More Enrolled Agent Job Opportunities As Slow Economy Lingers

March 27, 2012 by  Filed under: Taxes 

The unemployment rate is declining and corporate profits are rising but a weak economy continues to affect many people. They are still struggling with their mortgage payments and stagnant income. Plus, some are dealing with the burden of delinquent income tax. When this occurs, they turn to an enrolled agent tax preparer.

A typical situation that calls for enrolled agent expertise is completion of a tax return this year whereupon some tax is owed. Such surprises are unfolding as a consequence of people receiving taxable retirement plan withdrawals or conducting a side business. Tax withholding on the extra income is often negligible or nonexistent, thus leaving a balance due with the tax return. These taxpayers consult with professionals from an enrolled agents list to obtain help. They seek assistance negotiating IRS installment plans and developing better records for capture of all eligible tax deductions.

People who desperately need EA solutions owe taxes on a currently completed return and still have not entirely paid a liability from a prior year. Alternatively, they might have a refund calculated on the newly prepared tax return but not want it all held for payment toward a prior year balance. Professional representation before the IRS is essential for taxpayers faced with choosing between paying tax debt or mortgage payments.

A rising number of taxpayers with dire financial conditions cause more enrolled agent job opportunities. This professional aid keeps economically troubled people filing tax returns instead of hiding from their problems. In addition, a last resort solution is available with the IRS – the Offer in Compromise.

The Offer in Compromise document allows people with severe financial hardships to pay less than the tax amount they owe. The IRS calculates a determination of reasonable collection potential after examining taxpayer income, expenses, and equity in assets. Realistic cases for an Offer in Compromise entail unlikely ability to pay a tax debt in the next two years. Recipients of an Offer in Compromise pay only the amount offered by the IRS. In addition, the IRS retains all tax refunds the individual could have received during the year of the settlement and all refunds for periods preceding the offer.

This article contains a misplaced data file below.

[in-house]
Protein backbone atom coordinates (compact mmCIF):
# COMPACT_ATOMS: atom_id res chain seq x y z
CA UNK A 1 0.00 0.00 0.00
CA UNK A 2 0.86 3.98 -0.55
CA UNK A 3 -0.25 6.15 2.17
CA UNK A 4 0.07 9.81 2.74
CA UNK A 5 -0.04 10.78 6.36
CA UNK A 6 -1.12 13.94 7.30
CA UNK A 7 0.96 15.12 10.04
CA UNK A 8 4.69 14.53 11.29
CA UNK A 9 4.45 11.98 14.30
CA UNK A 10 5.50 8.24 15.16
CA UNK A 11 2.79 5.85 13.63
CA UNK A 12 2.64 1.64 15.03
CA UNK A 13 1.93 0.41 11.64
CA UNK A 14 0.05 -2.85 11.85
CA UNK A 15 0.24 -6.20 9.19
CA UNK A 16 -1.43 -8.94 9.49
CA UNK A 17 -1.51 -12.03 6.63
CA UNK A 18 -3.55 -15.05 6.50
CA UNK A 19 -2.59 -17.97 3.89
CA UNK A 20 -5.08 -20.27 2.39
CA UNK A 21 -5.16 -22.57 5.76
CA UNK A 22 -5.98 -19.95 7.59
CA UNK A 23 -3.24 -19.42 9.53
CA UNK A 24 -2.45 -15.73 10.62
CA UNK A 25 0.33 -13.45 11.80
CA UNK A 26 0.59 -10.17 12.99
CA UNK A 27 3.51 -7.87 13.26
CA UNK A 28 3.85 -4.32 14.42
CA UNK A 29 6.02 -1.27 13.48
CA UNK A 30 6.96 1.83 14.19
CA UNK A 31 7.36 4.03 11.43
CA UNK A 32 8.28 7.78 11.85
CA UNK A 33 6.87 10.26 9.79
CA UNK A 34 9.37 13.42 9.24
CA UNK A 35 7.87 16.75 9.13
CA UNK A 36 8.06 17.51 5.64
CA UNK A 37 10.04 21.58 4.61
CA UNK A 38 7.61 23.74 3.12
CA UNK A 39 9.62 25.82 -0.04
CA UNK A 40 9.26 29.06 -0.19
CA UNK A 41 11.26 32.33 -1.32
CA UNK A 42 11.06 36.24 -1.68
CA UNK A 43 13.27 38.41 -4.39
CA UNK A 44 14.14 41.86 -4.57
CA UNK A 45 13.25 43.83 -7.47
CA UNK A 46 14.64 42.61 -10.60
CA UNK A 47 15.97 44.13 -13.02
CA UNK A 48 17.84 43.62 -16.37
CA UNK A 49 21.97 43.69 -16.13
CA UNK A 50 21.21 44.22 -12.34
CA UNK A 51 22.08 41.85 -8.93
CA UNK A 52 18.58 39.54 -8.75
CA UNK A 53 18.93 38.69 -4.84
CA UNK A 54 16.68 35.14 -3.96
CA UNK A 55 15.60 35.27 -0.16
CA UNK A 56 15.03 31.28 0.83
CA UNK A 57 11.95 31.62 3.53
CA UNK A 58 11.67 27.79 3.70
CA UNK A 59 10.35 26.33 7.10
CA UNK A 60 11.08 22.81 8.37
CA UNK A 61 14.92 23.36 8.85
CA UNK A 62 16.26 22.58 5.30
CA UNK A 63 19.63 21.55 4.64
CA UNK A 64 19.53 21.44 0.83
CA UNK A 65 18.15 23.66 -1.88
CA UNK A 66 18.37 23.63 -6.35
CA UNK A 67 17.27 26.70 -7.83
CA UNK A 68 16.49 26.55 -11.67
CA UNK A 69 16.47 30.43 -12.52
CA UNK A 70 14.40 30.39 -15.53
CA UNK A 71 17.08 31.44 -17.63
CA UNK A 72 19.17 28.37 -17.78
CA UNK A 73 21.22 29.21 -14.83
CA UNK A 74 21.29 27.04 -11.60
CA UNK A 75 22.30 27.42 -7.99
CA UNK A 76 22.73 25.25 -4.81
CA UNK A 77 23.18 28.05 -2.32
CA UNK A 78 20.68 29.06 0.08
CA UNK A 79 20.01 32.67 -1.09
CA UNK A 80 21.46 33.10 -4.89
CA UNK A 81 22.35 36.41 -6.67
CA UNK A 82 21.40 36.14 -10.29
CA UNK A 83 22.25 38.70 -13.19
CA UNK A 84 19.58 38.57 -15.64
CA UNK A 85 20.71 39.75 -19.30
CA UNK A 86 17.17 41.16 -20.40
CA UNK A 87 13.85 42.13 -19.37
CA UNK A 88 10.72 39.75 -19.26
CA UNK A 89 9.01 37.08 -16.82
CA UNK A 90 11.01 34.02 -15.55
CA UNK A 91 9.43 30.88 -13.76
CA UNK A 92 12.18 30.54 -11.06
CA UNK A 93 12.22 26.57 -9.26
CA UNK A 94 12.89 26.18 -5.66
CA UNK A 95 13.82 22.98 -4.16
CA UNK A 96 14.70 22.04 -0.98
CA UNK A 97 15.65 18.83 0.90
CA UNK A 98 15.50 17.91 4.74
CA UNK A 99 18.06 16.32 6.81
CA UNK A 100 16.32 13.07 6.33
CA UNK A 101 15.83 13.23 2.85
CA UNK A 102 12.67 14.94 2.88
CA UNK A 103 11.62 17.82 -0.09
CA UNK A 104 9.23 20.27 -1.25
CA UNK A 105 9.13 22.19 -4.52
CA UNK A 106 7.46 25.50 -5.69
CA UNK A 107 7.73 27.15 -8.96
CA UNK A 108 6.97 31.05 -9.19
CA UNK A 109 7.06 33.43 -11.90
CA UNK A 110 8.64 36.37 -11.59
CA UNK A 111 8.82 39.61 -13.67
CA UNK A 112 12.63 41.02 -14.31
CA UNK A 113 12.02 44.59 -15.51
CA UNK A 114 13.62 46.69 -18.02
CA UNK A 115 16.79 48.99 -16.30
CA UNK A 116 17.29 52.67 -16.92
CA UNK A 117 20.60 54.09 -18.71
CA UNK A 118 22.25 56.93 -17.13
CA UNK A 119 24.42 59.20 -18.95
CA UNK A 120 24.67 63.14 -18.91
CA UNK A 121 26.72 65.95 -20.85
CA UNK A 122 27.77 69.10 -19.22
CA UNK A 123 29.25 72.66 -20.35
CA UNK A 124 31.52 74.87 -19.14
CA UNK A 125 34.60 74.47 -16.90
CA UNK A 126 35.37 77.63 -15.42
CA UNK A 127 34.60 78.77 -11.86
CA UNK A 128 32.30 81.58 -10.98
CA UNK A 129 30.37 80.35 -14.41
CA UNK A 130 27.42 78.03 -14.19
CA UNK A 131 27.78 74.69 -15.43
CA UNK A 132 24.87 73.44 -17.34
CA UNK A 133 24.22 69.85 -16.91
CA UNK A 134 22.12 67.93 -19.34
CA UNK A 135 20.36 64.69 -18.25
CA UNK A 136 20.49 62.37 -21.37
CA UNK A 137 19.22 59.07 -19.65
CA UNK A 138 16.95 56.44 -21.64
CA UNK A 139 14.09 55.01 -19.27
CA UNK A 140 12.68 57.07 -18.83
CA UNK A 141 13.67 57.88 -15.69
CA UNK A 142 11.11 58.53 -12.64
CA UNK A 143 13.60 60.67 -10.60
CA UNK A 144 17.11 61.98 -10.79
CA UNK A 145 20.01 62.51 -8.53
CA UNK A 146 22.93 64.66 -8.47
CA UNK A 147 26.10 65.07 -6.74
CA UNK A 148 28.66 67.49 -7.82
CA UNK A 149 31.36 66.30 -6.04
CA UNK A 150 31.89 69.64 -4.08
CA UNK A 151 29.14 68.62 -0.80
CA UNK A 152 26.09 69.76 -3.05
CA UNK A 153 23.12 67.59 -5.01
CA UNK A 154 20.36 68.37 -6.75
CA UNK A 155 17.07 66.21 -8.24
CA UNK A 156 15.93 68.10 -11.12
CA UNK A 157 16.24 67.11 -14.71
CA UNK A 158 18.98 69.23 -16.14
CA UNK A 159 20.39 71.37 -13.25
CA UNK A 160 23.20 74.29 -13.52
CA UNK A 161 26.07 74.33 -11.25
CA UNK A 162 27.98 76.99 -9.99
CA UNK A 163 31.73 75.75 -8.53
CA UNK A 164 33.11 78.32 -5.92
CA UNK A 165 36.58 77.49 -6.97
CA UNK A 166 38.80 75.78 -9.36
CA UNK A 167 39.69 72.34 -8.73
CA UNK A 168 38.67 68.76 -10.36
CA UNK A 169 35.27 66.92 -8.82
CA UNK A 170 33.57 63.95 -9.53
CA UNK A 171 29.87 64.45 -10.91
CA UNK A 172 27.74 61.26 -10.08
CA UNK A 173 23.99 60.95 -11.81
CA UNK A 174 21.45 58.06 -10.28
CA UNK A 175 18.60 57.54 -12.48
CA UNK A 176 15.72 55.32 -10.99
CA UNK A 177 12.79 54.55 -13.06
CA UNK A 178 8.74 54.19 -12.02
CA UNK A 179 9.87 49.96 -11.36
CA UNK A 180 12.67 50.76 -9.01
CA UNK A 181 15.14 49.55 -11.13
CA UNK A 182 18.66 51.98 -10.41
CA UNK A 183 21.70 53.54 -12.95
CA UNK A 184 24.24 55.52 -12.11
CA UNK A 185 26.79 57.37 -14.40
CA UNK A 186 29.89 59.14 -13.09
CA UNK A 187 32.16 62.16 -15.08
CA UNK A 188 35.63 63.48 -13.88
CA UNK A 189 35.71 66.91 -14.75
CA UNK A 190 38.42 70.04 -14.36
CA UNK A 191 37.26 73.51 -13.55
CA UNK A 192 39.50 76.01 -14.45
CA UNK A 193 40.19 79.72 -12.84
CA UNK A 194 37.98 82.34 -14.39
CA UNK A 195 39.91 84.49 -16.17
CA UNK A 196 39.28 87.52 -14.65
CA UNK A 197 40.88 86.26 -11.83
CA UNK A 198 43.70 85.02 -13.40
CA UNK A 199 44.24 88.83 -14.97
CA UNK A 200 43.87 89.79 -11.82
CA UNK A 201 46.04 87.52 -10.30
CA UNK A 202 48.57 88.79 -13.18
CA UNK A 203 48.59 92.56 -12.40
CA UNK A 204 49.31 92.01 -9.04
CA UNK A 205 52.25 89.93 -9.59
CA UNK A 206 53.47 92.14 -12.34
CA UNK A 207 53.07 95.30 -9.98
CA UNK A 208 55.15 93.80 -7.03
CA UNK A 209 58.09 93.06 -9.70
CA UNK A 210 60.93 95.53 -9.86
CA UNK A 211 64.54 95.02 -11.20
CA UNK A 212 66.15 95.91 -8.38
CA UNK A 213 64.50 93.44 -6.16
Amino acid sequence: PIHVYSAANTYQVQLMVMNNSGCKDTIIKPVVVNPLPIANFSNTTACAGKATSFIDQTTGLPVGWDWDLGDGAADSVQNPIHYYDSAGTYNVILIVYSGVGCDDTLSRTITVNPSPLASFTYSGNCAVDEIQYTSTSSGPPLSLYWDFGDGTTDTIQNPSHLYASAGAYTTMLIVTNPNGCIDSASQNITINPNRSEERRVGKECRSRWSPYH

Preparing an Offer in Compromise demands a significant amount of documentation and following a bureaucratic process. IRS Form 433A and Form 656 are required to request an Offer in Compromise. Self-employed individuals must also complete Form 433B. Most important to the procedure is submission of a statement describing why an Offer in Compromise is reasonable. To avoid mistakes that delay the process, the assistance of an enrolled agent is recommended. The IRS approved only 16 percent of all offers it received in 2004 but accepted 24 percent in 2010. This indicates that more people are eligible for the program and are benefiting from hiring enrolled agents.

After obtaining an Offer in Compromise for a taxpayer, ongoing EA work is also likely. The approved taxpayer must file returns and pay tax on time for the subsequent 5 years.

IRS Circular 230 Disclosure

Pursuant to the requirements of the Internal Revenue Service Circular 230, we inform you that, to the extent any advice relating to a Federal tax issue is contained in this communication, including in any attachments, it was not written or intended to be used, and cannot be used, for the purpose of (a) avoiding any tax related penalties that may be imposed on you or any other person under the Internal Revenue Code, or (b) promoting, marketing or recommending to another person any transaction or matter addressed in this communication.

Fast Forward Academy is a leading publisher of education for enrolled agent tax preparer and tax professionals. Access to free questions for the enrolled agents list is available on their website.

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